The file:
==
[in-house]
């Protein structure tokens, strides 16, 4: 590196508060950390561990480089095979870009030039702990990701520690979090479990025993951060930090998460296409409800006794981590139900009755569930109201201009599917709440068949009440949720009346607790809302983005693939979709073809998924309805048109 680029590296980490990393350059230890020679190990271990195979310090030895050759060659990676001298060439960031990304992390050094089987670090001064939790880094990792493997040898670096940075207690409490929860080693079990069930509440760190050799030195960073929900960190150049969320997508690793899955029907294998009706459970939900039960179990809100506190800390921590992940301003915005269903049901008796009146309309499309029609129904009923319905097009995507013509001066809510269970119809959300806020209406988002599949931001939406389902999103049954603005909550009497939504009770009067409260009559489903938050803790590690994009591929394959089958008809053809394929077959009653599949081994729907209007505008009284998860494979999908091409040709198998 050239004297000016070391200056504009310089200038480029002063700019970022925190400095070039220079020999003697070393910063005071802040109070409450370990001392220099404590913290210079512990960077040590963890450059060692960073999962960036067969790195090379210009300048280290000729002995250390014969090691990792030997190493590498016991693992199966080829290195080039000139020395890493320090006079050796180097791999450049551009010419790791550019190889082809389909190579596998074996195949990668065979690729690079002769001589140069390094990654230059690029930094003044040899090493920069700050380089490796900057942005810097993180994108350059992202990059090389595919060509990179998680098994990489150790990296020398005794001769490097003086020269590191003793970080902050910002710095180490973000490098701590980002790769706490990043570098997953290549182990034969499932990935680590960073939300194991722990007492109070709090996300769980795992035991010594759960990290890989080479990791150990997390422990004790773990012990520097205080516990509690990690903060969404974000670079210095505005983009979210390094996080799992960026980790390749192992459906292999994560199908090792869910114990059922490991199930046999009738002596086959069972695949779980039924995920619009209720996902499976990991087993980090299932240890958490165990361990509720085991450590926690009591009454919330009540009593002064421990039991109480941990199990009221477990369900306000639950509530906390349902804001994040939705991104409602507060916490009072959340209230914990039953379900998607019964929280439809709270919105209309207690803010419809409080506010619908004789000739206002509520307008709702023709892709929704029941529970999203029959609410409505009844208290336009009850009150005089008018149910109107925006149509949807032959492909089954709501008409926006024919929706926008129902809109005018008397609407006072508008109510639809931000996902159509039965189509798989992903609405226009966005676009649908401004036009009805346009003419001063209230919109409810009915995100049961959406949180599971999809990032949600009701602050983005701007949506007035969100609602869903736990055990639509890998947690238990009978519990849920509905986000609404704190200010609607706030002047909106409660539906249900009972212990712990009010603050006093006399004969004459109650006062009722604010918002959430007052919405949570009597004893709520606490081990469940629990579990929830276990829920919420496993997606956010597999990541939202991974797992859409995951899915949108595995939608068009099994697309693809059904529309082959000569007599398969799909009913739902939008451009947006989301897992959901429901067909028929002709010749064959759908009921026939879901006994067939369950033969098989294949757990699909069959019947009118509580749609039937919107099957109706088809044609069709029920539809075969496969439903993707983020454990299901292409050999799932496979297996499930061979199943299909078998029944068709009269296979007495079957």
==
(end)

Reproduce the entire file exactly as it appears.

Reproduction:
[in-house]
């Protein structure tokens, strides 16, 4: 590196508060950390561990480089095979870009030039702990990701520690979090479990025993951060930090998460296409409800006794981590139900009755569930109201201009599917709440068949009440949720009346607790809302983005693939979709073809998924309805048109 680029590296980490990393350059230890020679190990271990195979310090030895050759060659990676001298060439960031990304992390050094089987670090001064939790880094990792493997040898670096940075207690409490929860080693079990069930509440760190050799030195960073929900960190150049969320997508690793899955029907294998009706459970939900039960179990809100506190800390921590992940301003915005269903049901008796009146309309499309029609129904009923319905097009995507013509001066809510269970119809959300806020209406988002599949931001939406389902999103049954603005909550009497939504009770009067409260009559489903938050803790590690994009591929394959089958008809053809394929077959009653599949081994729907209007505008009284998860494979999908091409040709198998 050239004297000016070391200056504009310089200038480029002063700019970022925190400095070039220079020999003697070393910063005071802040109070409450370990001392220099404590913290210079512990960077040590963890450059060692960073999962960036067969790195090379210009300048280290000729002995250390014969090691990792030997190493590498016991693992199966080829290195080039000139020395890493320090006079050796180097791999450049551009010419790791550019190889082809389909190579596998074996195949990668065979690729690079002769001589140069390094990654230059690029930094003044040899090493920069700050380089490796900057942005810097993180994108350059992202990059090389595919060509990179998680098994990489150790990296020398005794001769490097003086020269590191003793970080902050910002710095180490973000490098701590980002790769706490990043570098997953290549182990034969499932990935680590960073939300194991722990007492109070709090996300769980795992035991010594759960990290890989080479990791150990997390422990004790773990012990520097205080516990509690990690903060969404974000670079210095505005983009979210390094996080799992960026980790390749192992459906292999994560199908090792869910114990059922490991199930046999009738002596086959069972695949779980039924995920619009209720996902499976990991087993980090299932240890958490165990361990509720085991450590926690009591009454919330009540009593002064421990039991109480941990199990009221477990369900306000639950509530906390349902804001994040939705991104409602507060916490009072959340209230914990039953379900998607019964929280439809709270919105209309207690803010419809409080506010619908004789000739206002509520307008709702023709892709929704029941529970999203029959609410409505009844208290336009009850009150005089008018149910109107925006149509949807032959492909089954709501008409926006024919929706926008129902809109005018008397609407006072508008109510639809931000996902159509039965189509798989992903609405226009966005676009649908401004036009009805346009003419001063209230919109409810009915995100049961959406949180599971999809990032949600009701602050983005701007949506007035969100609602869903736990055990639509890998947690238990009978519990849920509905986000609404704190200010609607706030002047909106409660539906249900009972212990712990009010603050006093006399004969004459109650006062009722604010918002959430007052919405949570009597004893709520606490081990469940629990579990929830276990829920919420496993997606956010597999990541939202991974797992859409995951899915949108595995939608068009099994697309693809059904529309082959000569007599398969799909009913739902939008451009947006989301897992959901429901067909028929002709010749064959759908009921026939879901006994067939369950033969098989294949757990699909069959019947009118509580749609039937919107099957109706088809044609069709029920539809075969496969439903993707983020454990299901292409050999799932496979297996499930061979199943299909078998029944068709009269296979007495079957």